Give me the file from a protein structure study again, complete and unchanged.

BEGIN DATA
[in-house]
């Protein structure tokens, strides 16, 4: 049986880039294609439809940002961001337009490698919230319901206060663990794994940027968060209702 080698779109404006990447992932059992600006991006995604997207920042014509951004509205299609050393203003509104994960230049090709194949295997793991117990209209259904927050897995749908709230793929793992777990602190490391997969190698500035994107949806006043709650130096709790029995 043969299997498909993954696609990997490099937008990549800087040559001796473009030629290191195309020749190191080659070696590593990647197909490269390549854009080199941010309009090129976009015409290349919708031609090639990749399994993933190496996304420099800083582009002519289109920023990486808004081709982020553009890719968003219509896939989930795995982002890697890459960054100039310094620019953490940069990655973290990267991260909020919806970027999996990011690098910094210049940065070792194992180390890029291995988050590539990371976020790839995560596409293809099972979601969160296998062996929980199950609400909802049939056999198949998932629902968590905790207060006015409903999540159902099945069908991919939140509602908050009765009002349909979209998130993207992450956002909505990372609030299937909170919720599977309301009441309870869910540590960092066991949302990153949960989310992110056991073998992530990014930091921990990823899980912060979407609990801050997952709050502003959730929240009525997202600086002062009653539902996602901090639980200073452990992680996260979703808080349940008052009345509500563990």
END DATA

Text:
[in-house]
């Protein structure tokens, strides 16, 4: 049986880039294609439809940002961001337009490698919230319901206060663990794994940027968060209702 080698779109404006990447992932059992600006991006995604997207920042014509951004509205299609050393203003509104994960230049090709194949295997793991117990209209259904927050897995749908709230793929793992777990602190490391997969190698500035994107949806006043709650130096709790029995 043969299997498909993954696609990997490099937008990549800087040559001796473009030629290191195309020749190191080659070696590593990647197909490269390549854009080199941010309009090129976009015409290349919708031609090639990749399994993933190496996304420099800083582009002519289109920023990486808004081709982020553009890719968003219509896939989930795995982002890697890459960054100039310094620019953490940069990655973290990267991260909020919806970027999996990011690098910094210049940065070792194992180390890029291995988050590539990371976020790839995560596409293809099972979601969160296998062996929980199950609400909802049939056999198949998932629902968590905790207060006015409903999540159902099945069908991919939140509602908050009765009002349909979209998130993207992450956002909505990372609030299937909170919720599977309301009441309870869910540590960092066991949302990153949960989310992110056991073998992530990014930091921990990823899980912060979407609990801050997952709050502003959730929240009525997202600086002062009653539902996602901090639980200073452990992680996260979703808080349940008052009345509500563990």